Virtual training readies students for future service

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by Glen Doss, MAJOR – 

The air electric with excitement, the territorial leader returns the cadet’s snappy salute. “I am appointing you to the Wild Frontier Division as corps officer in charge in Santa Claus, Alaska!”

So began Crestmont College’s Virtual Corps training capstone course for the Associate of Arts degree program, and the “territorial leader” was Crestmont President/Principal Lt. Colonel Raymond Peacock. Following the mock “appointment service” on March 25, 2004, the cadets logged on to their computers for their first scenario assignments.

Brainchild of Major Steve Smith, dean of the School for Officer Training, the course helps cadets learn corps operations. “A criticism of officer training has been that while graduates are equipped for the essential duties of officership such as preaching and teaching, they are less prepared for day-to-day operations,” explained Smith. “I thought an online course could be designed to give cadets an experience in the daily management of a corps.”

Each cadet is assigned to a corps in one of three fictitious divisions, with Crestmont officers serving as “divisional leaders” and course instructors. Twice a week students find true-life scenarios waiting on their computers, and they must decide what action to take, fill out any necessary forms and send their response to the instructor, who provides written feedback. Three virtual “officers councils” allow THQ staff officers to address students on program, pastoral care and business topics.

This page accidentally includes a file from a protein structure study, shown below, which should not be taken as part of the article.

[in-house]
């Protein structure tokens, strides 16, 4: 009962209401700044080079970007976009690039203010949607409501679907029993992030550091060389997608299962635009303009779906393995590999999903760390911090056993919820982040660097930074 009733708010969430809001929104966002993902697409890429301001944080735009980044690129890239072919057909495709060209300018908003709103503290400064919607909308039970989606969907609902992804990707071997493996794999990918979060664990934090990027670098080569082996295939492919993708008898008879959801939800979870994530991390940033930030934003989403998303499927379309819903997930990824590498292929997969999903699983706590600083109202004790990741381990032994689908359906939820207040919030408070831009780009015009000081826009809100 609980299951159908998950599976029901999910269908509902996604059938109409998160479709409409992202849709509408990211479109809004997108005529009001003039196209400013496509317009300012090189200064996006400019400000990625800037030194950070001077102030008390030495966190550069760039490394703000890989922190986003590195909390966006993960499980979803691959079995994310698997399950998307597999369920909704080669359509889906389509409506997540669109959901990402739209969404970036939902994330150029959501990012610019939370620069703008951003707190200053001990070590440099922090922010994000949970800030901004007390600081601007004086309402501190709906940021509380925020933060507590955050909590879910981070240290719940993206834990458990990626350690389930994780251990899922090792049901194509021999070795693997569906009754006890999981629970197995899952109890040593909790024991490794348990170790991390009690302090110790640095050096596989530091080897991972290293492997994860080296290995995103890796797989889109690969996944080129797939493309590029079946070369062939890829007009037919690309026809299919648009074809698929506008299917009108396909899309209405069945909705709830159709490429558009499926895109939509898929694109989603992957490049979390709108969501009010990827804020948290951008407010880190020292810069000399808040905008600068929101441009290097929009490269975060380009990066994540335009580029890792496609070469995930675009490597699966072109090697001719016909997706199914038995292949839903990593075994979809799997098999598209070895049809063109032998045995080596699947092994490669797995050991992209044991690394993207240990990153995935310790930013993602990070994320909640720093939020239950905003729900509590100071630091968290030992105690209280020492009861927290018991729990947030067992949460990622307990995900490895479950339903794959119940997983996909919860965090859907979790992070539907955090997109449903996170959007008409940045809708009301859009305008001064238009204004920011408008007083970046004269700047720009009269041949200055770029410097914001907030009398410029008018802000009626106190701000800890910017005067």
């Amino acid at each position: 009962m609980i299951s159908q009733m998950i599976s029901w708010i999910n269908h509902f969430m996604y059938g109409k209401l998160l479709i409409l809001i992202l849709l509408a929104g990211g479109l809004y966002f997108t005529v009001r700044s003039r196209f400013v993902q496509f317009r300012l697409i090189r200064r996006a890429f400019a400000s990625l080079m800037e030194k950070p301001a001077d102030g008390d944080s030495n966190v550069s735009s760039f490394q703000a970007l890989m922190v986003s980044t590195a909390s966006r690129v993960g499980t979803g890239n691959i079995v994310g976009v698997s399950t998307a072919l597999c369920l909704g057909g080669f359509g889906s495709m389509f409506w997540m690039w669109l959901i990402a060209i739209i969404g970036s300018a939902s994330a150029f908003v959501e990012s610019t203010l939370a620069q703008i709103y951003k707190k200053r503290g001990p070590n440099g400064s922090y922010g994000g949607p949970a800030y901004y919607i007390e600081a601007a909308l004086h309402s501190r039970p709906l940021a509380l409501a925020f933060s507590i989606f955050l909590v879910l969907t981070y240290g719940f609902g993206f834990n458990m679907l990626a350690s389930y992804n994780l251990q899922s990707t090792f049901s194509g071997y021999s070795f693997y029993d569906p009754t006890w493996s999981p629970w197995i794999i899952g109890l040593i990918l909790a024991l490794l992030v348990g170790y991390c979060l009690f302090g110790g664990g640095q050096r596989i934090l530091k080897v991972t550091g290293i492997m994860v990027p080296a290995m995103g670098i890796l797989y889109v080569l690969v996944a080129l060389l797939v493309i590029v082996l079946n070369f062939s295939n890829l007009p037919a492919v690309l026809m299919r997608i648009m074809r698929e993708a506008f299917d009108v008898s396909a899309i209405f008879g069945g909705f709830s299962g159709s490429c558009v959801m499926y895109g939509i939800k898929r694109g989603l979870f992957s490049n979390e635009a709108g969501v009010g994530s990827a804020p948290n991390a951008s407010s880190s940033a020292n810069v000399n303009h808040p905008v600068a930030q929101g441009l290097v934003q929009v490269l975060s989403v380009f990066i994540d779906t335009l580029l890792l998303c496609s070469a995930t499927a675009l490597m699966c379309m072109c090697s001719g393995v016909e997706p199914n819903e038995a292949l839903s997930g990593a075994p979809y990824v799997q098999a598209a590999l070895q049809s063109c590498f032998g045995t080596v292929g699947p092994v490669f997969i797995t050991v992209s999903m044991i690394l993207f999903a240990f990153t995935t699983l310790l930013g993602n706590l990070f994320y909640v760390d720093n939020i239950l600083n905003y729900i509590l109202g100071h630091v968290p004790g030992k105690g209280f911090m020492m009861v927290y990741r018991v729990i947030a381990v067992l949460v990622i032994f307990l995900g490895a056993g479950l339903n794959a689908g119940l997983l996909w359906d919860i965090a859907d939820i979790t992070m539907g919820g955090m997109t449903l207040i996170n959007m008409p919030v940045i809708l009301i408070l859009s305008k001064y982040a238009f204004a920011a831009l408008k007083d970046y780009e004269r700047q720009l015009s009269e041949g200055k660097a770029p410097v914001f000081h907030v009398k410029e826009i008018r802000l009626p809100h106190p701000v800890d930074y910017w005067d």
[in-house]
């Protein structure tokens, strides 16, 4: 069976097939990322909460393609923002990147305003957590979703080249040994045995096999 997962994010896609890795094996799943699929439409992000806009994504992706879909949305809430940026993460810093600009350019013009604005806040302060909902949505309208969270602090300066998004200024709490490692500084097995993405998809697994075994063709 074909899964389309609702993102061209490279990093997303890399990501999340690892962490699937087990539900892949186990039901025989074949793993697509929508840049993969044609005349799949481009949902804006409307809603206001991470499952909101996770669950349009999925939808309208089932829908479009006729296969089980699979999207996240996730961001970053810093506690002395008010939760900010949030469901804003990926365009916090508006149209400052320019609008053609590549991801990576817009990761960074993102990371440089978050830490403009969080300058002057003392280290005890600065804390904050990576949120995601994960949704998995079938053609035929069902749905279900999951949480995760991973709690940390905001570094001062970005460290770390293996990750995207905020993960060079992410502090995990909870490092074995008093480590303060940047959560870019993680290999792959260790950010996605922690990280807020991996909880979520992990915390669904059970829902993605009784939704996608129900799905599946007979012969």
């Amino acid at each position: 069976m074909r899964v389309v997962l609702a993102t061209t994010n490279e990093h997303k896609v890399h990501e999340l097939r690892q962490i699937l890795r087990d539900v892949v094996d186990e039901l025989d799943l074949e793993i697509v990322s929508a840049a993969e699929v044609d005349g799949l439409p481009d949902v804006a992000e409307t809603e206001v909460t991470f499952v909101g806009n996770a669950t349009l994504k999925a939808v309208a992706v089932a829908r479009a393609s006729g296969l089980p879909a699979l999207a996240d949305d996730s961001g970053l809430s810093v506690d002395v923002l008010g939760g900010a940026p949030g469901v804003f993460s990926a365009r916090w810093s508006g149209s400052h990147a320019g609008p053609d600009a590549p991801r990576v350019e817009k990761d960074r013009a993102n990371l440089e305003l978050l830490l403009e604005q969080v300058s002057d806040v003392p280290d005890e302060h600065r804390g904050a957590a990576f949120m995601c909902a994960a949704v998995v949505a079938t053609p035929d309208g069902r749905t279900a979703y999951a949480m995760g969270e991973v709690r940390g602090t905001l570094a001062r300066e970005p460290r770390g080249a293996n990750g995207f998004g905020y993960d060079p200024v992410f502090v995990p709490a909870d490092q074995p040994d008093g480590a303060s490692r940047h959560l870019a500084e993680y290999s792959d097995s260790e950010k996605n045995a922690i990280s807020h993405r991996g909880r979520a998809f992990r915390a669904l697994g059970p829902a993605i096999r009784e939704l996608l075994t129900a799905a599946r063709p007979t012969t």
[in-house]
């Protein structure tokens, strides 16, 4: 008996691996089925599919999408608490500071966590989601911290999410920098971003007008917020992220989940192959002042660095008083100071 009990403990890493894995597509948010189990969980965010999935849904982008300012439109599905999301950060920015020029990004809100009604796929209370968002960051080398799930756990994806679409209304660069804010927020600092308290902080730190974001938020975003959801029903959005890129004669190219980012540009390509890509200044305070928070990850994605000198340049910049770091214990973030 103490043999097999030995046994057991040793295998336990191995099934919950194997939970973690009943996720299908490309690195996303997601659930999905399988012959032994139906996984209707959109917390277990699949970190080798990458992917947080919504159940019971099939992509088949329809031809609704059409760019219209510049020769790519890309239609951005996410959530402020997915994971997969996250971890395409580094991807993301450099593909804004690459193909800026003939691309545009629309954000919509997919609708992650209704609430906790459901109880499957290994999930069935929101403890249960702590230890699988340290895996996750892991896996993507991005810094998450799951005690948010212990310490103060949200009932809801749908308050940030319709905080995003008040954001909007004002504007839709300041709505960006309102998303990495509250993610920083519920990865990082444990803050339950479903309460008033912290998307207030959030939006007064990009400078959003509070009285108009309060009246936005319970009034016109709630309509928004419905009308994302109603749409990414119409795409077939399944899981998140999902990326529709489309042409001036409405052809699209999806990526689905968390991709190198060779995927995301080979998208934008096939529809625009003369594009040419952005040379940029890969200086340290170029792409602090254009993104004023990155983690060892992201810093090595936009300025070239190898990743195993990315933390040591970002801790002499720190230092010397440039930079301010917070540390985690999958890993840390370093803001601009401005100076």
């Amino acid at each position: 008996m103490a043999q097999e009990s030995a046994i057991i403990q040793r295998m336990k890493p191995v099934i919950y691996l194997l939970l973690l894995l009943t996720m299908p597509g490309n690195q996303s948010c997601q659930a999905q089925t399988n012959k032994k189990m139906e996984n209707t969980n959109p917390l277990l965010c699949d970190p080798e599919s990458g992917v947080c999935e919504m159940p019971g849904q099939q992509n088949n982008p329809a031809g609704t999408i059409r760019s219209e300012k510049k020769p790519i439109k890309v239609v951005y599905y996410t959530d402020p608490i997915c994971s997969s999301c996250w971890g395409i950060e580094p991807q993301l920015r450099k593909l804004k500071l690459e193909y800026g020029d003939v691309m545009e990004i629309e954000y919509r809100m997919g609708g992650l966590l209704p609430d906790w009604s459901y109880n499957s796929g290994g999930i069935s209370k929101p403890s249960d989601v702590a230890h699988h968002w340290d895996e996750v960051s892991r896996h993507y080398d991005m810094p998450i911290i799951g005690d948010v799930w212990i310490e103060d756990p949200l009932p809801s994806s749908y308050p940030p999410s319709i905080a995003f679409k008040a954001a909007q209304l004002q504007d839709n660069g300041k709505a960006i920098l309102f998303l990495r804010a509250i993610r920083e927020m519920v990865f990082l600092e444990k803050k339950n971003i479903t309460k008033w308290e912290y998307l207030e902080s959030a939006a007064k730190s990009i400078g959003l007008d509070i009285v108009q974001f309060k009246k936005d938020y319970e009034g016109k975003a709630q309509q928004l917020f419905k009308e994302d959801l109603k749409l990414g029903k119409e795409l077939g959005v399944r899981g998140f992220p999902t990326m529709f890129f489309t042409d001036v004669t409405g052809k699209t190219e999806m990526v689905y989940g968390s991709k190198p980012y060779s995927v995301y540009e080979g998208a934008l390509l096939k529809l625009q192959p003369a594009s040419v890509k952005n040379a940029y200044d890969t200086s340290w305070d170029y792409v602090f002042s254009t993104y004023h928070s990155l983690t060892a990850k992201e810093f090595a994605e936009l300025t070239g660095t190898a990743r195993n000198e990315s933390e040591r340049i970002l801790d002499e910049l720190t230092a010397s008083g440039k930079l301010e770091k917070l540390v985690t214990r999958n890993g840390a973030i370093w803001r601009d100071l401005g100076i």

The new course is popular with students.

“I like the spontaneous mix in our routine,” says Cadet Rubina Navarro. “My training of the past 19 months is tested, and it prepares me mentally, emotionally, and spiritually for what is ahead.”

Captain Kevin Jackson, who worked with Smith to develop the course, says that instructors act as coaches rather than teachers. “It’s student-centered, allowing cadets to negotiate their own way through real-life scenarios.”

The course is an assessment tool, measuring where students are in their learning and how well Crestmont has prepared them, but it is also intended to facilitate the transition to officership.

“Although I’m convinced we already have a good product, it is still a pilot,” says Smith. “Our plan is to constantly check with the field to ensure our scenarios are current and relevant and to use feedback from students. We will continue to update and tweak the course to better meet the needs of the corps.”

To Cadet Susan Gibson, the course meets a vital need. “My friends in the field told me they didn’t feel quite prepared for all that happens in the corps when they first arrived. This course will help us be more confident in our abilities when it is time to make those critical decisions as corps officers.”

For more information, contact or (310) 544-6461.

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